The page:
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Benares and In Baylon


The two small novellas that comprise this book can both be described as road stories in which little happens but much is suggested. In the first, a group of friends from Bénarès, a tiny fishing village in the south of Mauritius, win some money in a card game and decide to take a trip to the capital Port-Louis. Here they find a couple of prostitutes and, on the taxi journey back to Bénarès, the group swap stories, hopes and dreams. In particular, they discuss their village’s namesake, the sacred Indian city of Benares (now Varanasi), where devout Hindus go to die. To the friends, this coincidence of names symbolizes the exotic possibilities that lie beyond their remote, impoverished village.

In the second piece, In Babylon, an unnamed narrator travels through Iraq just after the first Gulf War. As he passes burned-out tanks and negotiates countless roadblocks, he meditates on the lives he sees: ordinary people touched by global upheavals far beyond their control. In what is perhaps the only ‘action’ of the piece, the narrator is robbed by a group of polite, apologetic youths who describe their penury and list the countries they’d like to escape to.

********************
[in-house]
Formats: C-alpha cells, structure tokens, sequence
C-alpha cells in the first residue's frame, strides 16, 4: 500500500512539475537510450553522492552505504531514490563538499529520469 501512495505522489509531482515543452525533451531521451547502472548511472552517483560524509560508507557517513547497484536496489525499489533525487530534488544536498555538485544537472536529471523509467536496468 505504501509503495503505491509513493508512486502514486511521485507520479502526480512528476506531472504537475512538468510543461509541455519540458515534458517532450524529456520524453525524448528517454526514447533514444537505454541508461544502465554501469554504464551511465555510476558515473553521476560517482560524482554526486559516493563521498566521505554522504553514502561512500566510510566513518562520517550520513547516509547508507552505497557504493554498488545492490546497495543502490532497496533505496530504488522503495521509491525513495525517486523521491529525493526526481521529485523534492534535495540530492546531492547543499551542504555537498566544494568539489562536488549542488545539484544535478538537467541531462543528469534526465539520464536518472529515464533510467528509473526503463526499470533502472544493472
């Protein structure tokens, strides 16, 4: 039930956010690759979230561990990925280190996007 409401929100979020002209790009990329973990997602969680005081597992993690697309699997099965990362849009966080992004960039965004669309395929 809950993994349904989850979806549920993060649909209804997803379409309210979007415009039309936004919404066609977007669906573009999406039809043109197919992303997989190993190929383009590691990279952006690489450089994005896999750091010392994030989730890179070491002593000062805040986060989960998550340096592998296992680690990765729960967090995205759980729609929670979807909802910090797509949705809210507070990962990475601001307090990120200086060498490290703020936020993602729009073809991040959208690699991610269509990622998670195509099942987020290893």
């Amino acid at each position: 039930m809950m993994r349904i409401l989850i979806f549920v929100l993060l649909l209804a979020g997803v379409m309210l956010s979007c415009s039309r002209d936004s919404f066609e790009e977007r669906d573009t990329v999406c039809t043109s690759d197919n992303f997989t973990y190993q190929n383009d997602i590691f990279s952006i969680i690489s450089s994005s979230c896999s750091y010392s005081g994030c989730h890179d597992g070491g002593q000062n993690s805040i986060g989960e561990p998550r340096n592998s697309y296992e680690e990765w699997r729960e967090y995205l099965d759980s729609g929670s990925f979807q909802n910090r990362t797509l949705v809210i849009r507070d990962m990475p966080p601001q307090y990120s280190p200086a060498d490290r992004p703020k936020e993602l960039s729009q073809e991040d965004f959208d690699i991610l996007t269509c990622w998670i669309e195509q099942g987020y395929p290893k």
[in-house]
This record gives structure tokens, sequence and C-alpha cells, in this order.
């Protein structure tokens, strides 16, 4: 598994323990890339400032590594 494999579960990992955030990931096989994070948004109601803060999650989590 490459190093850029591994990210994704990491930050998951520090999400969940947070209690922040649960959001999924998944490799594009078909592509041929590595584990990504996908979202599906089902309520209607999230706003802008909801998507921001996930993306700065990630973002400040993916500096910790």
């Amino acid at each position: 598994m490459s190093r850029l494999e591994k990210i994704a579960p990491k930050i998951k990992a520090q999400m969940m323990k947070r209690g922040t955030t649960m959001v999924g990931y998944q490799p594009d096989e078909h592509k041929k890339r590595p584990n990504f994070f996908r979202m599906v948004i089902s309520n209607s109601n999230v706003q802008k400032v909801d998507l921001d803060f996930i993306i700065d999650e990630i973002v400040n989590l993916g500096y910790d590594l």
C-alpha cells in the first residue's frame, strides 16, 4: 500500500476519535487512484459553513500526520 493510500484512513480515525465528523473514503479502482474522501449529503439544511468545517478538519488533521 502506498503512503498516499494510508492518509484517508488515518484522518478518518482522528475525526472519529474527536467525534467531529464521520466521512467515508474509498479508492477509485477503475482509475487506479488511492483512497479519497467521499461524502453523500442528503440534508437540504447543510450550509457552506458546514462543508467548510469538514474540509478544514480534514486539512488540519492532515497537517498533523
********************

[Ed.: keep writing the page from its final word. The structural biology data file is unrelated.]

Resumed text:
In both these drifting, dreamlike narratives the overwhelming sense is that life is elsewhere and most things are beyond human understanding. Muddling through, the author suggests, is the best we can hope for but, in our confusion, we sometimes stumble upon connections we had not hoped to find. There is, he says, beauty to be found ‘even on roads that lead nowhere’.

New Internationalist issue 371 magazine cover This article is from the September 2004 issue of New Internationalist.
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